He is married with two grown-up sons, divides his time between the north Oxfordshire brewing village of Hook Norton and South London where he can often be found (often in a state of chronic despair and with fingernails chewed to the bone) following the vicissitudes inflicted by fate on his beloved Charlton Athletic.

Product Description

Amazon Review

Described (by Robert Harris) as an "expert blend of nuclear history and international intrigue", Peter Millar's Stealing Thunder is a complex work of fiction which deftly weaves two narratives together. The first, "The Legacy", reconstructs the scene--both heroic and murderous--of the Manhatten Project at Los Alamos, New Mexico, in 1944-45: the discovery of the atom bomb which, as Millar notes at the beginning of the book, "for better or worse, shaped the rest of the 20th century". Stealing Thunder is keyed into that ambivalence--"The men who were afraid put on suntan lotion in the dark"--exploring the political and ethical dilemmas of the scientists charged with changing the history of war and weaponry. That dilemma is also the starting point for the novel's contemporary narrative: Eamonn Burke, freelance correspondent-- "Burke was good, the word on the street went, bloody good, in fact"--drawn into investigating the death of Klaus Fuchs (a key player at Los Alamos, and "the bloke who stole the secret of the atom bomb") by an East German reporter, Sabine Kotzke. The (predictable) sexual charge between Burke and Kotzke accompanies the investigative plot which, drawing its protagonists into a world of intrigue and murder, uncovers the history of Los Alamos. --Vicky Lebeau --This text refers to an out of print or unavailable edition of this title.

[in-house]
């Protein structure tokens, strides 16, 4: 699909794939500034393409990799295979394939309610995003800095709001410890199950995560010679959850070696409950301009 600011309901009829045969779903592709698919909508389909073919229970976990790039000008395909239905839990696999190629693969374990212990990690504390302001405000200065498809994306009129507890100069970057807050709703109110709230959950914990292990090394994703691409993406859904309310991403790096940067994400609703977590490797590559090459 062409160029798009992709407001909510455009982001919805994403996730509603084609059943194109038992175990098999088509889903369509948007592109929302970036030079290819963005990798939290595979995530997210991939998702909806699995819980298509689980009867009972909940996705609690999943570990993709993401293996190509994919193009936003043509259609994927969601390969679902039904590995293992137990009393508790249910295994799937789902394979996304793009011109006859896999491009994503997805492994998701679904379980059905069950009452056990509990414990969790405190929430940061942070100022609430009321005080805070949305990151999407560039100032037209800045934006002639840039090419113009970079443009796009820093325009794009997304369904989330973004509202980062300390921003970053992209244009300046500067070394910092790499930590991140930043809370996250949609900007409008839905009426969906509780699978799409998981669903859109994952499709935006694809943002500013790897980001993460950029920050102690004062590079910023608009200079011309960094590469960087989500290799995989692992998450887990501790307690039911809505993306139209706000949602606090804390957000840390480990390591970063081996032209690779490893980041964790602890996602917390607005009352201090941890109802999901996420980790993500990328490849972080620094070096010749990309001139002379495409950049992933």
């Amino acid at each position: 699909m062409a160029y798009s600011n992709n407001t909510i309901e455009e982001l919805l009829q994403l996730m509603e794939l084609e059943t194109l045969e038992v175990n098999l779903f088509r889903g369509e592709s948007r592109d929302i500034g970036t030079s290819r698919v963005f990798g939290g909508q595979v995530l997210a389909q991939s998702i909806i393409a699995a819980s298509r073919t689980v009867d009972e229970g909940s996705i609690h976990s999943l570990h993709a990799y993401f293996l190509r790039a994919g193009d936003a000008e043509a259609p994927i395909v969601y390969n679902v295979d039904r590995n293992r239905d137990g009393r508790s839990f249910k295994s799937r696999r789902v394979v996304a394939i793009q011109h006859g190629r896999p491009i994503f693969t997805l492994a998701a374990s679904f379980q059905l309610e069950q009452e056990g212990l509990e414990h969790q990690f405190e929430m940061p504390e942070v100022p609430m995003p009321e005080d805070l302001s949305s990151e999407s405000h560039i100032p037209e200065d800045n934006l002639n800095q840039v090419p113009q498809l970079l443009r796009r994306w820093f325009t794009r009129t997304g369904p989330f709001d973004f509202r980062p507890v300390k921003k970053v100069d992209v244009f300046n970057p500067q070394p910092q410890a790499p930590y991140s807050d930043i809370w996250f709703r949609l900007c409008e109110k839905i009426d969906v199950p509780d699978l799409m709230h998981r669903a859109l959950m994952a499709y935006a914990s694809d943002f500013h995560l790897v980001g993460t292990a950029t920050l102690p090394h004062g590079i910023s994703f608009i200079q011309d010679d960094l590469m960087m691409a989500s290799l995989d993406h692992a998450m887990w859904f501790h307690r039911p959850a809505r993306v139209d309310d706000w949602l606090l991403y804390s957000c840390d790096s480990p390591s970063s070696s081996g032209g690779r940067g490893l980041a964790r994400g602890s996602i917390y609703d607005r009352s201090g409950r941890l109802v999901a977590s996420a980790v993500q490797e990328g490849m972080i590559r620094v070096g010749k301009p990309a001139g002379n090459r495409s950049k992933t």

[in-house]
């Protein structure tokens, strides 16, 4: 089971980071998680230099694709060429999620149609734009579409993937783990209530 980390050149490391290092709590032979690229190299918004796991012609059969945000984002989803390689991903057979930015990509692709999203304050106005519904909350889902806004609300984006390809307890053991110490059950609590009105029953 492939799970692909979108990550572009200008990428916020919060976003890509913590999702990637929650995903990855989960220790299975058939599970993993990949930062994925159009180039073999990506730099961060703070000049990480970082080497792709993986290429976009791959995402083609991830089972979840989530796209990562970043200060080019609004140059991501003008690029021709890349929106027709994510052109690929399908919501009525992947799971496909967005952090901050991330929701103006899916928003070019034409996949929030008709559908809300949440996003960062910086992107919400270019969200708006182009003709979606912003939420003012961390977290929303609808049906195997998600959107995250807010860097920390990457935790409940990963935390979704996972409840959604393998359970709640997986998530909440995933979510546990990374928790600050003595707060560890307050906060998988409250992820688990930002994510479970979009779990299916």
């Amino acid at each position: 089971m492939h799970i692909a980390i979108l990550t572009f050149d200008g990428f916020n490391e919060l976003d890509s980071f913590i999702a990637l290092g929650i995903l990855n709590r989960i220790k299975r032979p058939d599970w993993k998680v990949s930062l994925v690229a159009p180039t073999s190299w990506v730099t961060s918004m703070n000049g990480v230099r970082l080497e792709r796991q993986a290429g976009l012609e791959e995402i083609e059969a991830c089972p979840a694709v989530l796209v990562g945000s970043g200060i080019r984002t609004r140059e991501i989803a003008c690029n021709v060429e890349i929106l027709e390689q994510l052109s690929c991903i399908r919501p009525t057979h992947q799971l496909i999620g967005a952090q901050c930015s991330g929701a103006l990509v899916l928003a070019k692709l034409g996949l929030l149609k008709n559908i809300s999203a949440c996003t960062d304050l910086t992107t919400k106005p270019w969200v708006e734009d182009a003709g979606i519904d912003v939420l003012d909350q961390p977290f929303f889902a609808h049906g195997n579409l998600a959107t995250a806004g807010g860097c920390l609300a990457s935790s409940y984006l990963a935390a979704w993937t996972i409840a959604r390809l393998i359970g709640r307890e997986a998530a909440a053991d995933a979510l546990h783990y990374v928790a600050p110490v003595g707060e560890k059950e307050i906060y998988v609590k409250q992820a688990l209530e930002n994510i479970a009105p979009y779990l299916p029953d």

From the Author

What it's really about:
"Stealing Thunder is a piece of fiction, but it is based substantially on fact. After nearly two decades working as a reporter in Russia, Germany and eastern Europe, I know only too well that fact and fiction are not as distinct from one another as we would like to think. The truth is rarely what we are told. This book is not set during the Cold War, but at its beginning and end. That period in which the world was at loggerheads with itself, like two grandmasters hunched over a chessboard - only with life and death in the balance - is central to its theme. Was it inevitable? Were there alternatives? And would they have been better or worse? Almost all of the characters, from the real spy Klaus Fuchs fifty years ago to the fictional journalist Eamonn Burke today, are caught in a web of their own making: flies who mistake themselves for spiders. It is a web in which the seemingly opposing strands of trust and betrayal, good intentions and evil outcome are revealed as threads of the same fabric. Stealing Thunder deals with truth and lies, and the grey area in between where most of us live: the cusp of history and imagination. It is also, I would like to think, an entertaining read. I hope you agree." --This text refers to an out of print or unavailable edition of this title.